Trademarks, Copyrights, and Patents: Why Business Owners Should Care About Intellectual Property
Intellectual Property, often referred to simply as IP, is a legal term covering various forms of valuable business assets. The three broad, primary areas of IP are: trademarks, copyrights, and patents.
Many people confuse trademarks, copyrights, and patents, oftentimes calling a trademark a patent and vice versa. Although there may be some similarities among these kinds of intellectual property, they are very different and serve unique purposes. The following briefly explains each one.
A trademark is anything that is used, or intended to be used, to identify the goods or services of one company from the goods or services of others. In the business world, a trademark is commonly referred to as a brand name or “brand.” Trademarks (which also covers "service marks") include words, names, symbols, and logos such as “Coca-Cola” and Nike’s famous “swoosh” logo. Trademarks typically appear on the actual product or its packaging, whereas service marks appear mostly in advertising for the services.
A trademark is one of the most important business assets that a company will ever own because it identifies and distinguishes the company and its products in the marketplace from its competitors. Therefore, it is prudent for all business owners to take sufficient action to protect and enforce its trademarks.
As a trademark owner, you can stop others, including your competitors, from using your trade mark or a confusingly similar one. One of several effective ways to protect a trademark is to register it with the state or federal government. (Future blogs and articles will review the various ways to protect a trademark and what benefits are gained by registration and other protection means as well as the various options to enforce trademark rights and what benefits are gained from the enforcement.)
Importantly, before you and your company adopts, introduces, or launches a new trademark/brand in the marketplace, it is essential that a search is conducted to ensure there is not another trademark already registered (with the federal and/or state government), or being used in commerce (known as a “common law” trademark), that conflicts with or is confusingly similar to your new (or even an existing) trademark, otherwise the use of your trademark can be stopped under the law, costing you valuable time and potentially significant expense.
Copyright is a form of protection provided to the creators of “original works of authorship” including literary, dramatic, musical, artistic, and certain other intellectual works, both published and unpublished. Copyright law generally provides the copyright owner the exclusive right to use and reproduce the copyrighted work, to prepare derivative works, to distribute copies or video/phonorecords of the copyrighted work, to perform the copyrighted work publicly, or to display the copyrighted work publicly for a very long period of time (for example, 95 years after the work is published by your company).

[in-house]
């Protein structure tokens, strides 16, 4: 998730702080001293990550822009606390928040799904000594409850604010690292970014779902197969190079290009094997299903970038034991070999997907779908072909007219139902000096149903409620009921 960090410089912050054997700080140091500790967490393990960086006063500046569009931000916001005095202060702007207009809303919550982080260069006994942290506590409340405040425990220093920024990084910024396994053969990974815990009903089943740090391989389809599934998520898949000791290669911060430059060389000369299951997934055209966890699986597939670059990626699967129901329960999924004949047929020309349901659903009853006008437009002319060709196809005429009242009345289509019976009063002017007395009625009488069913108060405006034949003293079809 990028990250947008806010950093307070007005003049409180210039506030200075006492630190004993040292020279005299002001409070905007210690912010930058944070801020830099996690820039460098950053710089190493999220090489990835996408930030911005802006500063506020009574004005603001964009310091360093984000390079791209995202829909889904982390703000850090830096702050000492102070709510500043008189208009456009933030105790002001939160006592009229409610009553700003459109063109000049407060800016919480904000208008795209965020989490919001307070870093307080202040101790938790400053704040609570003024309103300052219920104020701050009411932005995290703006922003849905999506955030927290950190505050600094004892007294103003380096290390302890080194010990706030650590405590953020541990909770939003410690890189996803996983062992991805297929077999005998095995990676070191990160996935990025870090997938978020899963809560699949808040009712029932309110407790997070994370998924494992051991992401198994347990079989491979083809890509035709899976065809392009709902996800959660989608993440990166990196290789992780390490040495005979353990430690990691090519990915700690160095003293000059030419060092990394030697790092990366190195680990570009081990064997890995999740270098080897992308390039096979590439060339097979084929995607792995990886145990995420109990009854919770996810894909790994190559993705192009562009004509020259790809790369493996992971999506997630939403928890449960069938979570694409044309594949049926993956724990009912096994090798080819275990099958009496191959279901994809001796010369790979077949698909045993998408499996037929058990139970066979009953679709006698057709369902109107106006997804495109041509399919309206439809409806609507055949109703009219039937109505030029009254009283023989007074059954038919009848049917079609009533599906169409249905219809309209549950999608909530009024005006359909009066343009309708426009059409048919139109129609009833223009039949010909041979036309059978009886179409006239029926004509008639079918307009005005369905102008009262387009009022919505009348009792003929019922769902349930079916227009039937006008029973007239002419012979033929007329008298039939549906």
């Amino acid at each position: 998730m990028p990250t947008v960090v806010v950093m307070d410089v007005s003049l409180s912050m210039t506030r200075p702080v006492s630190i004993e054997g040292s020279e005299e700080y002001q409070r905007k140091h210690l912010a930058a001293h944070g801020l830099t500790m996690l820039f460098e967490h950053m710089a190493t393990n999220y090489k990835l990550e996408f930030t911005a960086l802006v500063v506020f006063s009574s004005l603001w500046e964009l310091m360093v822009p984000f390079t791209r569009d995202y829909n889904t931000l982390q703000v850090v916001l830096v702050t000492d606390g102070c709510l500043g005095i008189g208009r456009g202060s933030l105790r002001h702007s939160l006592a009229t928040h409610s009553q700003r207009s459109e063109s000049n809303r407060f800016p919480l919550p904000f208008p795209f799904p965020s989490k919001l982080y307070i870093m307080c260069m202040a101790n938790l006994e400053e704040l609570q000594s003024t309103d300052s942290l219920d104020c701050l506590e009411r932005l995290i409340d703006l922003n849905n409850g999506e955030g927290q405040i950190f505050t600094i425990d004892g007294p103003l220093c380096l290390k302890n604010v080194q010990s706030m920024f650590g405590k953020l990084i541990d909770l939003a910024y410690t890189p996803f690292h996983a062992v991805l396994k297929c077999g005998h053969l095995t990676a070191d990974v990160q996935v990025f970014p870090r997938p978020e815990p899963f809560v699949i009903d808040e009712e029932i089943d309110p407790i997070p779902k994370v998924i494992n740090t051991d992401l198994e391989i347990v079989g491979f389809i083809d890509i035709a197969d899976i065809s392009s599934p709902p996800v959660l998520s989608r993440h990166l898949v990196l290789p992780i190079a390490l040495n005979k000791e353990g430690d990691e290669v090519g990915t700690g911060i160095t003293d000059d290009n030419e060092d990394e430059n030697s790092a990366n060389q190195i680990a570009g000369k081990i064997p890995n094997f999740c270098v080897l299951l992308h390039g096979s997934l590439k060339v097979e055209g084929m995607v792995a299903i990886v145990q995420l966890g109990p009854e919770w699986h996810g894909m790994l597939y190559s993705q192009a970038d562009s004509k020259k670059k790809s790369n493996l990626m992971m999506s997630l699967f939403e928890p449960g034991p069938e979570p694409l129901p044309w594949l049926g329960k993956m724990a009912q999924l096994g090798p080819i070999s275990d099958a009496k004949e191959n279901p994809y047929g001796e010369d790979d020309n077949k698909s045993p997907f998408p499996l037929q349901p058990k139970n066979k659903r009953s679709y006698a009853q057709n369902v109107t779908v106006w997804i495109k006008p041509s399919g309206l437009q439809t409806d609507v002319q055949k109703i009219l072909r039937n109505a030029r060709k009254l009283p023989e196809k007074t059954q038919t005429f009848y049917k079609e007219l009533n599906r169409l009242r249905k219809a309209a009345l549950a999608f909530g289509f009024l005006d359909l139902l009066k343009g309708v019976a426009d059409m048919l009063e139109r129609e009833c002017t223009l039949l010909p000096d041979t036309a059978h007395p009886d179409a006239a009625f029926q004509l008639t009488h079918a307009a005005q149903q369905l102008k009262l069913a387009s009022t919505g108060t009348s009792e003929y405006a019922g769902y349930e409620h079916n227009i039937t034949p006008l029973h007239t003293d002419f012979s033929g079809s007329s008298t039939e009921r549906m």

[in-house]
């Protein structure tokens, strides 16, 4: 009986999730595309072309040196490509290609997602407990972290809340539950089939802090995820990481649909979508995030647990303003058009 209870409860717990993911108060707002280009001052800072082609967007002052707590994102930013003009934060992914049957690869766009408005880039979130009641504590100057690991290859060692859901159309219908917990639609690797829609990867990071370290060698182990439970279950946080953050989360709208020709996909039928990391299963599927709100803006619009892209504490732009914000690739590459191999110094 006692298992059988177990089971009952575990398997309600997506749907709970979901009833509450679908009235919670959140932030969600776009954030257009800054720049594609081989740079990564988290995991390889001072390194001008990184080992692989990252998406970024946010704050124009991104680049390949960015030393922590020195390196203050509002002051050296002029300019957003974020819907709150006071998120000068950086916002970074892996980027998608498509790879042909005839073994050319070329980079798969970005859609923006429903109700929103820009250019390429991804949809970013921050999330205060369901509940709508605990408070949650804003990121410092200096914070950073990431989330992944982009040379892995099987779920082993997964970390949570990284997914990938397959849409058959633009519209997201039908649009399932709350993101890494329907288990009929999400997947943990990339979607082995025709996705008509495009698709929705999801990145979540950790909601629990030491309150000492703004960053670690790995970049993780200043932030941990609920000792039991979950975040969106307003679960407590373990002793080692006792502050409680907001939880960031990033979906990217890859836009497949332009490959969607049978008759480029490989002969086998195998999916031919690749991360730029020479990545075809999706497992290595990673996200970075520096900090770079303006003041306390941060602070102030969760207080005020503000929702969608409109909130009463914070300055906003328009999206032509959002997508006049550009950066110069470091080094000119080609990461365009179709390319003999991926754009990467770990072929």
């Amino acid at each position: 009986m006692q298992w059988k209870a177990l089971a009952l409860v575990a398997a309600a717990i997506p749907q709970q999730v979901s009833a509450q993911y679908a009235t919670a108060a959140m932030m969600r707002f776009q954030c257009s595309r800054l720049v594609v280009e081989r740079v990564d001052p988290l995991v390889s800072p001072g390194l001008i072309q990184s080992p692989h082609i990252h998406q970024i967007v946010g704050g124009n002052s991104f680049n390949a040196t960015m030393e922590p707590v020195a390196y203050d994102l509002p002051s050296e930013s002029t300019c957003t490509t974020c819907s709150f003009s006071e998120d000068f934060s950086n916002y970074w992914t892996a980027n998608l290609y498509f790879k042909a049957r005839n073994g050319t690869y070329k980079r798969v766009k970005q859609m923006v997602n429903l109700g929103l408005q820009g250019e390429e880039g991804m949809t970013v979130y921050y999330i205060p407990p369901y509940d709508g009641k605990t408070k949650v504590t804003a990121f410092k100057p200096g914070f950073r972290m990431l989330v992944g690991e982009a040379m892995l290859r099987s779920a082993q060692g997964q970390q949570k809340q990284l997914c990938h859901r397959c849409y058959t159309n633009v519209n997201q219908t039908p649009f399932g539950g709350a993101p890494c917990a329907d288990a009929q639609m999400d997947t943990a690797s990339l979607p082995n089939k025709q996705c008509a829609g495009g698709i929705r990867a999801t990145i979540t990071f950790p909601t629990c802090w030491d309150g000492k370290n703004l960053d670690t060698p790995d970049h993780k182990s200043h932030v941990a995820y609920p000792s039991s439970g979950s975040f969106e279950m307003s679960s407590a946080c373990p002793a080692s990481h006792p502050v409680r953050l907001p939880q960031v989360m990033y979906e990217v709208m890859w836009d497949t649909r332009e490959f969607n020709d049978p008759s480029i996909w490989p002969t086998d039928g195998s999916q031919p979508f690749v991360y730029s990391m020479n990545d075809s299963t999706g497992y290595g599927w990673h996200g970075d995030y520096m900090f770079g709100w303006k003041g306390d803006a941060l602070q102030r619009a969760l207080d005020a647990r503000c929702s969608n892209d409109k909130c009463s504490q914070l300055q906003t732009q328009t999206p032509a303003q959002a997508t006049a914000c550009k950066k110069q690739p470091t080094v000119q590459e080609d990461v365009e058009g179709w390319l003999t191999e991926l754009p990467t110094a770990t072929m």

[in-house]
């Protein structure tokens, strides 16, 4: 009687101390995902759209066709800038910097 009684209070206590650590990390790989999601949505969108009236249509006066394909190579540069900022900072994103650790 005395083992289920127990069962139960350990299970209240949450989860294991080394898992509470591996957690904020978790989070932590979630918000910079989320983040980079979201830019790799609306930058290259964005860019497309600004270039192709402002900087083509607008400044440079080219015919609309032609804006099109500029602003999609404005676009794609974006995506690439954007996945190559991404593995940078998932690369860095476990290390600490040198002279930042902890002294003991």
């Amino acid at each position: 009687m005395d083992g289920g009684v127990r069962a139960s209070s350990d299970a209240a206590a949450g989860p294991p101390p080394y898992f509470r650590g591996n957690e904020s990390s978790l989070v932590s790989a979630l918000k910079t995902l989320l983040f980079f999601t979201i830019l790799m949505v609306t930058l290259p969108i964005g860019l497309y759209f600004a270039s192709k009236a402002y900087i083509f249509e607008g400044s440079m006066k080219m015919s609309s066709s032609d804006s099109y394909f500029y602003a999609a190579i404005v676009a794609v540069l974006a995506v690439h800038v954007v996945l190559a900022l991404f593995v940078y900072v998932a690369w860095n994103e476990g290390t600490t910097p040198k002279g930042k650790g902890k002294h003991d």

A copyright protects the “form of expression” (for example, the writing itself) rather than the subject matter of the writing (such as an invention, which a patent can protect) or the brand name or logo contained in the creative work (which trademark law can protect). Copyrights are registered with the Copyright Office of the Library of Congress (there is not a similar state entity as there is in trademarks).
Therefore, copyrights can be used to protect your company’s original creative works, such as your sales brochures, advertising and promotional pieces, books, videos, songs, photographs, and website content, from being used by others without your permission. As a copyright owner, you can control how your work is reproduced, distributed, and presented publicly. Importantly, you can stop others including competitors from using your copyrighted works or works that are substantially similar to yours.
Although registration is not necessary to own a copyright (simply creating the original work can begin ownership), by registering your work you gain greater, more effective protection. (Future blogs and articles will review the various ways to protect copyrighted works and what benefits are gained by registration as well as the various options to enforce your copyrights and what benefits are gained from the enforcement.)
There are three primary types of patents, with the two most used being utility patents and design patents.
Utility patents cover the most common types of inventions — those producing some sort of function or result (such as certain machinery or other functional devices).
Design patents protect purely artistic or ornamental designs for manufactured items that do not affect the function of the manufactured item (such as an ornamental face plate for a watch or unique design for or feature of an office chair).
A patent is issued by the U.S. Patent and Trademark Office and is effective only within the USA; international patent protection is, however, also available.
A U.S. patent gives the owner exclusive rights to exclude others from making, using, offering to sell, selling, or importing into the USA the product for a specific period of time (generally 20 years in most situations).